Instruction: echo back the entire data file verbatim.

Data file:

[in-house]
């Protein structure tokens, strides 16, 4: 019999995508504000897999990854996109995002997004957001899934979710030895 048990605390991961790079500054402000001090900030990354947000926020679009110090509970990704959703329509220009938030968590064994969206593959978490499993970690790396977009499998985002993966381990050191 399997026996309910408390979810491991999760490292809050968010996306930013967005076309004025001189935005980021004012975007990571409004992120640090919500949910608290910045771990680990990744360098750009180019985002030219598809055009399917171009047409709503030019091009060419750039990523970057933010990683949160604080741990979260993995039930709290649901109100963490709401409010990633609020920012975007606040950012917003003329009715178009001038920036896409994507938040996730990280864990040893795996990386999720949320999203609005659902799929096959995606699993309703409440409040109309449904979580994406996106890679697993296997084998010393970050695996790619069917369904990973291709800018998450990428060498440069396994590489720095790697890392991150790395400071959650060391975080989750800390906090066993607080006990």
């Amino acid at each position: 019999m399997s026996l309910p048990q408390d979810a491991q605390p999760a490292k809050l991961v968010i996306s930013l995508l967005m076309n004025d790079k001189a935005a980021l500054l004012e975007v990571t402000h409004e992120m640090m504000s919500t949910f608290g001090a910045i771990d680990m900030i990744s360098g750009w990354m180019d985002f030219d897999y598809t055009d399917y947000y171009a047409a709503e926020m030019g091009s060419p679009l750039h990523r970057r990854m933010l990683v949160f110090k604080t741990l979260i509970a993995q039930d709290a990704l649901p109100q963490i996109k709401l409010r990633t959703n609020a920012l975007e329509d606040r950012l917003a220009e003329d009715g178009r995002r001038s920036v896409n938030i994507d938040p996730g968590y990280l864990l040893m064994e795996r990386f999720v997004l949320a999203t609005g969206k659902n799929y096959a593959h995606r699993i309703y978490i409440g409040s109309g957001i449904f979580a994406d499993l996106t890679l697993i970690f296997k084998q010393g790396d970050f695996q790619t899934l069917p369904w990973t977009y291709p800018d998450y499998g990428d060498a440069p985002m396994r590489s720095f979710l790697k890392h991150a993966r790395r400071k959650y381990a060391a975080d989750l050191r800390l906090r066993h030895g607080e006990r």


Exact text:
[in-house]
């Protein structure tokens, strides 16, 4: 019999995508504000897999990854996109995002997004957001899934979710030895 048990605390991961790079500054402000001090900030990354947000926020679009110090509970990704959703329509220009938030968590064994969206593959978490499993970690790396977009499998985002993966381990050191 399997026996309910408390979810491991999760490292809050968010996306930013967005076309004025001189935005980021004012975007990571409004992120640090919500949910608290910045771990680990990744360098750009180019985002030219598809055009399917171009047409709503030019091009060419750039990523970057933010990683949160604080741990979260993995039930709290649901109100963490709401409010990633609020920012975007606040950012917003003329009715178009001038920036896409994507938040996730990280864990040893795996990386999720949320999203609005659902799929096959995606699993309703409440409040109309449904979580994406996106890679697993296997084998010393970050695996790619069917369904990973291709800018998450990428060498440069396994590489720095790697890392991150790395400071959650060391975080989750800390906090066993607080006990």
């Amino acid at each position: 019999m399997s026996l309910p048990q408390d979810a491991q605390p999760a490292k809050l991961v968010i996306s930013l995508l967005m076309n004025d790079k001189a935005a980021l500054l004012e975007v990571t402000h409004e992120m640090m504000s919500t949910f608290g001090a910045i771990d680990m900030i990744s360098g750009w990354m180019d985002f030219d897999y598809t055009d399917y947000y171009a047409a709503e926020m030019g091009s060419p679009l750039h990523r970057r990854m933010l990683v949160f110090k604080t741990l979260i509970a993995q039930d709290a990704l649901p109100q963490i996109k709401l409010r990633t959703n609020a920012l975007e329509d606040r950012l917003a220009e003329d009715g178009r995002r001038s920036v896409n938030i994507d938040p996730g968590y990280l864990l040893m064994e795996r990386f999720v997004l949320a999203t609005g969206k659902n799929y096959a593959h995606r699993i309703y978490i409440g409040s109309g957001i449904f979580a994406d499993l996106t890679l697993i970690f296997k084998q010393g790396d970050f695996q790619t899934l069917p369904w990973t977009y291709p800018d998450y499998g990428d060498a440069p985002m396994r590489s720095f979710l790697k890392h991150a993966r790395r400071k959650y381990a060391a975080d989750l050191r800390l906090r066993h030895g607080e006990r």